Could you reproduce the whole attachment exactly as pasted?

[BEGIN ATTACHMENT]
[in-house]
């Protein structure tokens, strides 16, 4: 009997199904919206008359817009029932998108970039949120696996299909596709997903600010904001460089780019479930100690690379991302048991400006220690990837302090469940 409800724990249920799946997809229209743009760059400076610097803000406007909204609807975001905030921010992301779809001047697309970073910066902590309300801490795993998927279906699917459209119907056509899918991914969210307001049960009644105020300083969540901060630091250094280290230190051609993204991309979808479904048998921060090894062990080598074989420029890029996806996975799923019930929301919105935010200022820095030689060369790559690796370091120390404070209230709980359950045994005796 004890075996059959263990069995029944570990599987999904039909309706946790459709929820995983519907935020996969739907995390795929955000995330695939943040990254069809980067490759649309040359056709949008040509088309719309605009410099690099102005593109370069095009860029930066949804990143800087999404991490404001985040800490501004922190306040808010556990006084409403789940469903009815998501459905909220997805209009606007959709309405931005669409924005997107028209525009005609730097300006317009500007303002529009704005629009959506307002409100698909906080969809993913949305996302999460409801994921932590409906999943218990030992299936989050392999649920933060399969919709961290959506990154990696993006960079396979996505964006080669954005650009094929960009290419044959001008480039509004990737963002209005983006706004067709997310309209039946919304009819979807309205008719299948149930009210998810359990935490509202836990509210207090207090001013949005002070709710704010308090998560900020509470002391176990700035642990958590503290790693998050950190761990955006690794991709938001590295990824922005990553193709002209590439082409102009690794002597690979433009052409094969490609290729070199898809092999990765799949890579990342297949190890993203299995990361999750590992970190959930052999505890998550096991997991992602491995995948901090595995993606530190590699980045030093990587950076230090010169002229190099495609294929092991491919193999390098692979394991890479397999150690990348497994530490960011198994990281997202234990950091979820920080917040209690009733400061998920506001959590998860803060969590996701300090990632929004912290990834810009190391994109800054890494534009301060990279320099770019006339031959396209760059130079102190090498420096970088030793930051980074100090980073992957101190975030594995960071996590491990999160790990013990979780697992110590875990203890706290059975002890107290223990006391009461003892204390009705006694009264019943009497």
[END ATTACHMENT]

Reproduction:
[in-house]
């Protein structure tokens, strides 16, 4: 009997199904919206008359817009029932998108970039949120696996299909596709997903600010904001460089780019479930100690690379991302048991400006220690990837302090469940 409800724990249920799946997809229209743009760059400076610097803000406007909204609807975001905030921010992301779809001047697309970073910066902590309300801490795993998927279906699917459209119907056509899918991914969210307001049960009644105020300083969540901060630091250094280290230190051609993204991309979808479904048998921060090894062990080598074989420029890029996806996975799923019930929301919105935010200022820095030689060369790559690796370091120390404070209230709980359950045994005796 004890075996059959263990069995029944570990599987999904039909309706946790459709929820995983519907935020996969739907995390795929955000995330695939943040990254069809980067490759649309040359056709949008040509088309719309605009410099690099102005593109370069095009860029930066949804990143800087999404991490404001985040800490501004922190306040808010556990006084409403789940469903009815998501459905909220997805209009606007959709309405931005669409924005997107028209525009005609730097300006317009500007303002529009704005629009959506307002409100698909906080969809993913949305996302999460409801994921932590409906999943218990030992299936989050392999649920933060399969919709961290959506990154990696993006960079396979996505964006080669954005650009094929960009290419044959001008480039509004990737963002209005983006706004067709997310309209039946919304009819979807309205008719299948149930009210998810359990935490509202836990509210207090207090001013949005002070709710704010308090998560900020509470002391176990700035642990958590503290790693998050950190761990955006690794991709938001590295990824922005990553193709002209590439082409102009690794002597690979433009052409094969490609290729070199898809092999990765799949890579990342297949190890993203299995990361999750590992970190959930052999505890998550096991997991992602491995995948901090595995993606530190590699980045030093990587950076230090010169002229190099495609294929092991491919193999390098692979394991890479397999150690990348497994530490960011198994990281997202234990950091979820920080917040209690009733400061998920506001959590998860803060969590996701300090990632929004912290990834810009190391994109800054890494534009301060990279320099770019006339031959396209760059130079102190090498420096970088030793930051980074100090980073992957101190975030594995960071996590491990999160790990013990979780697992110590875990203890706290059975002890107290223990006391009461003892204390009705006694009264019943009497």